Release Date: May 8, 2020
The self-titled debut record from Pantayo is a prime example of an experiment done right. The band out of Toronto features five queer Filipina women who incorporate the sounds of the kulintang; a traditional Filipino instrument made up of a scale of horizontal bell gongs, somewhat resembling a xylophone. But what is important about Pantayo’s music is that is not simply a rehashing of old traditional folk arrangements given a modern production. This record is a genuine exploration of the instrument via an actual modern application. Over the eight songs on the album, one can hear the kulintang interacting with a number of different sounds as well as taking on multiple different roles within each composition.
The record opens on “Eclipse”, an introduction to the depth and body of the kulintang. This track shows off the almost hypnotic effect that multiple sets of gongs, playing in different octaves, and weaving in and out of each other can have on the listener. The initial disorientation of the new sounds soon fades and your mind starts to grab onto the simple drum beat and groovy bassline that sneak their way into the mix. This tension between the entrancing melodies of the kulintang and the grounding in modern electronic beats creates a highly compelling atmosphere on the record. The balance between these two elements shifts constantly throughout the album as well, with some tracks like “V V V (They Lie)” and “Kaingin” being notably more vocally-driven. If this speaks to anything it would be to Pantayo’s impressive songwriting ability. A song like “V V V (They Lie)” would more than capably stand up on its own as a pop track where the presence of the kulintang isn’t even mentioned. But the fact that it appears on this record, alongside some much more experimental-leaning tracks like “Heto Na”, “Bronsé”, and “Taranta”, speaks to a genuine approach to experimentation with modern and folk sounds. This record dabbles with a number of different styles over the course of its eight songs. Pantayo utilizes elements of EDM and lo-fi, as well as touching on some unexpected double-kick drumming near the end of the closing track, “Bahala Na”.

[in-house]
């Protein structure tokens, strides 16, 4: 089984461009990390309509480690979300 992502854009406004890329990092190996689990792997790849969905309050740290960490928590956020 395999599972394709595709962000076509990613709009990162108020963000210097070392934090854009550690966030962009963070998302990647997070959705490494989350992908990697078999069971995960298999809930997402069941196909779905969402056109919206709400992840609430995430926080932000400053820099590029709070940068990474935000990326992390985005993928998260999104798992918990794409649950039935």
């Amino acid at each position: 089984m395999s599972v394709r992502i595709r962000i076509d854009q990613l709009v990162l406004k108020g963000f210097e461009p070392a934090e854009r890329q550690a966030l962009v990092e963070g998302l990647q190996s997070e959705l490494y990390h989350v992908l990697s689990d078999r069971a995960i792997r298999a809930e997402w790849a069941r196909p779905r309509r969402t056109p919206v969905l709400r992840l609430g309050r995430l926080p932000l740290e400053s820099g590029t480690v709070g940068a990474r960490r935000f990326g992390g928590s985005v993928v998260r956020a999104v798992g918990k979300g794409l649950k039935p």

This debut record from Pantayo will leave an impression on you, guaranteed. Whether the few traces of familiarity helped contextualize this album for you, or whether you felt completely alienated from the standard practices of modern pop music, Pantayo will stick in your head. It is such a unique and well-conceived record that you can’t help but be impressed, intrigued, and eager to hear more.
Hi, my name is Max. I’m a journalism student currently on placement here at Canadian Beats. I grew up in the GTA, but I’ve been around Ontario a little bit for school in the past few years. I think in a lot of ways the landscape of Canadian music is partially shaped by the journalists who choose to dedicate their time to giving it exposure. By promoting and contributing to a healthy media environment for Canadian artists, journalists contribute in their own way to keeping a strong Canadian music identity alive. I’m excited to hopefully be a small part of that contribution over the next few weeks.